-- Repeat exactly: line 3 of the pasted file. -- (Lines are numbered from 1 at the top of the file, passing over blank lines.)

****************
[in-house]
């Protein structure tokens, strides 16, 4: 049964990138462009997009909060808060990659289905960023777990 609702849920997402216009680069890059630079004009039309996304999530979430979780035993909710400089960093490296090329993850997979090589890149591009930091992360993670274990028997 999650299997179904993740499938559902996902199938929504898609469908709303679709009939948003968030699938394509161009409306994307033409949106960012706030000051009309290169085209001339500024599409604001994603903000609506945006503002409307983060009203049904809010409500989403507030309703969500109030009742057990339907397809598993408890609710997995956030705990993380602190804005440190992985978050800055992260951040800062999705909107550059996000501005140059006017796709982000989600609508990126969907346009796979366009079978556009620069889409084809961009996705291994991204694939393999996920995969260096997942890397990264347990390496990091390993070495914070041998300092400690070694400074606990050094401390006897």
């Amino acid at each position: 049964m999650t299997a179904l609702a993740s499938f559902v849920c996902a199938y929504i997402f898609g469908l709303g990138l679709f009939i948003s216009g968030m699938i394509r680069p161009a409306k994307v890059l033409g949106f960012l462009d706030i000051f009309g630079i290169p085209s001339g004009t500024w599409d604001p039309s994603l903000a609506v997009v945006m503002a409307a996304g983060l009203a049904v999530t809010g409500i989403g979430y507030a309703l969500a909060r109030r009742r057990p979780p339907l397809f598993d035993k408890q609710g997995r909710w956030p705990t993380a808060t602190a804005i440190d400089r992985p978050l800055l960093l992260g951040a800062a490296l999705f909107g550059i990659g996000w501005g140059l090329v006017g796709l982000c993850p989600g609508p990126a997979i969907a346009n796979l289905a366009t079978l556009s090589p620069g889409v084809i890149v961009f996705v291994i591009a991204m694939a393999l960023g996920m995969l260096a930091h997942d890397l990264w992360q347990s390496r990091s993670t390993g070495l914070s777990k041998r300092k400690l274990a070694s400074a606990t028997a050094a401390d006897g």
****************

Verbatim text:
């Amino acid at each position: 049964m999650t299997a179904l609702a993740s499938f559902v849920c996902a199938y929504i997402f898609g469908l709303g990138l679709f009939i948003s216009g968030m699938i394509r680069p161009a409306k994307v890059l033409g949106f960012l462009d706030i000051f009309g630079i290169p085209s001339g004009t500024w599409d604001p039309s994603l903000a609506v997009v945006m503002a409307a996304g983060l009203a049904v999530t809010g409500i989403g979430y507030a309703l969500a909060r109030r009742r057990p979780p339907l397809f598993d035993k408890q609710g997995r909710w956030p705990t993380a808060t602190a804005i440190d400089r992985p978050l800055l960093l992260g951040a800062a490296l999705f909107g550059i990659g996000w501005g140059l090329v006017g796709l982000c993850p989600g609508p990126a997979i969907a346009n796979l289905a366009t079978l556009s090589p620069g889409v084809i890149v961009f996705v291994i591009a991204m694939a393999l960023g996920m995969l260096a930091h997942d890397l990264w992360q347990s390496r990091s993670t390993g070495l914070s777990k041998r300092k400690l274990a070694s400074a606990t028997a050094a401390d006897g």